The Karaoke World Championships.

Linda turning back time.

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A friend of mine is engaged in this year’s KWC and I went along to support her in the State Finals. It was held at The Fox and Hound Hotel Armadale, WA.
I kind of like the idea of a competition specially made for karaoke. The bar-type, amatauer nature of  karaoke singing puts it well outside the professional ranks and somewhere around the knock-about, variety-level style of talent competition. It seems reasonable to have one for it. There are cash prizes and, if you’re the national winner, a trip overseas to compete in the international comp.
I’ve been in one local comp, just one, and did pretty well from it, coming third in my local heats. I had a great time and did better than I expected. I’ve also been along to watch a few comps and support friends like I did today. The KWC is the biggest one, involving public bars from around the world, but almost every public bar that runs a weekly karaoke show gets involved in running a comp of some sort. They do this because it draws a crowd. Crowds spend money.
On paper, it all lines up quite nicely. In practice, the wheels get a bit wobbly as almost every rule is measured and weighed. For instance: What defines a karaoke singer? When is someone too professional to compete in karaoke? It seems it’d be an easy answer but karaok-ers want a specific one that keeps the comp true to karaoke and out of the hands of people who sing for a living or part thereof.
The other wobbly one is what I call the ‘regular’ factor. It’s not a written rule but more an unspoken one between the owners of the establishment and those who visit it each week. It suggests that a regular customer who visits frequently, buys drinks and meals, carries more weight than a blow-in who comes in just for the comp and it’s prizes. In the past, regulars have complained and used their patronage as a bargaining chip to better their standing in the comp. Some sympathetic business owners have caved and given notice to judges as to who should be acknowledged with an award (solely for their custom, not their singing or performance ability). This explains why I used to get it so wrong when it came to picking winners and losers in the comps I observed.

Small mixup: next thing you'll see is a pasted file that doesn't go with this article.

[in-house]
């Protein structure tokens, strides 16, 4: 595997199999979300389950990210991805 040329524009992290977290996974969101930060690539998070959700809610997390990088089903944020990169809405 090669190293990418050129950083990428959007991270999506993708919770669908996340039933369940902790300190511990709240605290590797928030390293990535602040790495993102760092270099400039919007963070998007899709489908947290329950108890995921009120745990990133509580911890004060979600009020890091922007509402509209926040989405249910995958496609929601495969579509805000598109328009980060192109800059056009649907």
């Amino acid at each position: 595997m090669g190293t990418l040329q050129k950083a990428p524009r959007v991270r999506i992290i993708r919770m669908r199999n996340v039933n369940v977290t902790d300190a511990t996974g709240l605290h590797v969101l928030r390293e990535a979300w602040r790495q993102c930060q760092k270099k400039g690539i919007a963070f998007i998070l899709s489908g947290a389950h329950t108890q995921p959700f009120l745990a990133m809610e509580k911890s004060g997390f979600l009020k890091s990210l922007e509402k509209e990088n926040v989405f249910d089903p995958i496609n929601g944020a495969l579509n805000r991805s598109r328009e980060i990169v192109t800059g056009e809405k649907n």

Before I competed, I went and watched the comps. They are judged on three basic criteria. Ability to sing true; Entertainment factor; Singing without prompting.
Ability to sing true goes without saying. A singer must be in-pitch and in time with the music.
Entertainment factor is the next element to add points.
The prompting screen is out. Watching it during the performance loses them.
So I’d watch and listen to the ten singers do their work, listing their names in the order they were called out. After their two-song offerings I’d rearrange their names according to those who I thought did best and those who did least, filling up the middle with those who didn’t fit in either space. When the time came for the judge’s announcement, I’d take a look at my list as they called out. Last was always called first. Something strange would happen by the time number five was called.
Invariably, my bottom three were always in their top five and my top three were always outside theirs. This wouldn’t happen just once but nearly every time. I wasn’t a little wrong, I was a long-way wrong. Something else was at play and it took a long while to work it out what it was. Not being a regular to any of these places I couldn’t see the inside politics. I didn’t know who those ‘regulars’ were. Someone else pointed them out. When a following comp concluded, I asked around to find out who the regulars were and, wouldn’t you know it, my innacurate list was very accurate if I applied the ‘regular’ politics.
The Karaoke World Championships are not immune. The heats start at public bars and those who win finals take away cash and prizes. This makes the comp susceptible to the same problems. Is there a way to escape them? I’d like to think so but I doubt it can happen. If one singer in a final can draw in ninety five percent of an audience who is there to support someone else and they still lose that comp, you know something is awry. I’ve seen very lousy singers go through and far better singers left behind. 
Older women hate the younger, leggier, hair-flicking women. Men hate having to compete with legs, tits and short skirts. It doesn’t matter who you are, there is always someone who has more that stands in your way. Somewhere out there is a singer / performer who deserves a break to win what they deserve to. I hope my friend Linda wins today.
-Michael.
Michael Forman’s books on Goodreads ratings: 4 (avg rating 4.50)
Seethings
‘Forman’s writing style is artful, with the protagonist Mitchell’s warped thought processes masterfully exposed. The author has a powerful and vivid command of language and his word pictures are stark and disturbingly real.’  – Linda J Bettenay, author of ‘Secrets Mothers Keep’ and ‘Wishes For Starlight’
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